Finally there is Dr. McCoy, the deeply empathetic communitarian. McCoy often speaks as the voice and liaison of those lower in the service hierarchy than any of the bridge officers, and is prone to using a combination of humor and grumpiness — emotional affect — to convey his points. As a doctor, he processes data for diagnoses of difficult problems. But he also takes his role in promoting psychological well-being very seriously — and demonstrates a deep sense of emotional empathy.
One of the easiest ways I’ve noticed to diagnose the v-Memes operative in any work environment is how people use titles, as well as the degree of dependence. Star Trek is no exception. Scotty NEVER calls Captain Kirk by his first name — typical of a true authoritarian. Spock mixes it up — calling him Jim in more relaxed situations, as well as Captain when the phasers are firing. McCoy is famous for almost always calling Captain Kirk by his first name. Note that this would be extremely consistent with their representative v-Memes.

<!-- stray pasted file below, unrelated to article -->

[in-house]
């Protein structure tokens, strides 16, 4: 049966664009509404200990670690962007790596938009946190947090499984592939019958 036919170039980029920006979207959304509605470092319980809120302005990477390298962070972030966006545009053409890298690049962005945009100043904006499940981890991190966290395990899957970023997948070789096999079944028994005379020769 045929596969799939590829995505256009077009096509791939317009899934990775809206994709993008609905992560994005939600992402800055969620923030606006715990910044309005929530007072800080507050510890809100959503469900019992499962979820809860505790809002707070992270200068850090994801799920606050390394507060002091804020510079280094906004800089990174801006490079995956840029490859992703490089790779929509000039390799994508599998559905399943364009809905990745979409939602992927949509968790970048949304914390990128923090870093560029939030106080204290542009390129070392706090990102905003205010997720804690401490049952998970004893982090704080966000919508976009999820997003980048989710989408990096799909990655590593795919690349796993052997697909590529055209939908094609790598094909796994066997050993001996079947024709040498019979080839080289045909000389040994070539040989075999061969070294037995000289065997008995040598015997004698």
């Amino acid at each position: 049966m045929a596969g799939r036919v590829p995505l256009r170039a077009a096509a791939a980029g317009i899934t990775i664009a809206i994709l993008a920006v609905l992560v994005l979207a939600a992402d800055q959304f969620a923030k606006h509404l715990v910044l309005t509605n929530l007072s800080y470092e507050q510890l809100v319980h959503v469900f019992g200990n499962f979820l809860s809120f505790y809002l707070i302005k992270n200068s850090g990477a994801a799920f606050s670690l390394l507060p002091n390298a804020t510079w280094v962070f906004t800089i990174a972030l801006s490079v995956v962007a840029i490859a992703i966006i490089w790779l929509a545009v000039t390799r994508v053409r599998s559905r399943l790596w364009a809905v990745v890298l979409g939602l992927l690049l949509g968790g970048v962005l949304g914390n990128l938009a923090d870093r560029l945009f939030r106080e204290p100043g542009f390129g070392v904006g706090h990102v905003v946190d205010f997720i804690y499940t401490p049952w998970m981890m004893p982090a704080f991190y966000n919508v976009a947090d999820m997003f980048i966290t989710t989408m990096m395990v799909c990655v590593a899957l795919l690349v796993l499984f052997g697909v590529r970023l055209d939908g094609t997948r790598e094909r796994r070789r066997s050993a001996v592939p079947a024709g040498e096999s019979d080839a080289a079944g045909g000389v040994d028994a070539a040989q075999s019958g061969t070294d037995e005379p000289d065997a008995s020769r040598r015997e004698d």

Additionally, v-Meme conflicts are also well-represented with the characters. McCoy and Spock are often in conflict — rules vs. exceptions for individuals. McCoy basically never talks to Scotty — the 3 v-Meme gap would mean they would have a hard time understanding each other anyway. Captain Kirk sits in the middle of all of them. Yet even the two level v-Meme difference between Kirk and Scotty pops up every now and again. In the famous episode ‘The Trouble with Tribbles’ — Scotty and the engineering crew end up getting into a bar fight with some Klingons on a space station. When interrogated about the brawl, Kirk asks what happened to get things started. Scotty then goes on to explain that the Klingons had called Kirk many names — but Scotty told the Captain he had specific orders to not get into a fight from him. So he let it pass. It was only when the Klingons started insulting the U.S.S. Enterprise — the core sense of Scotty’s identity — that the fists flew.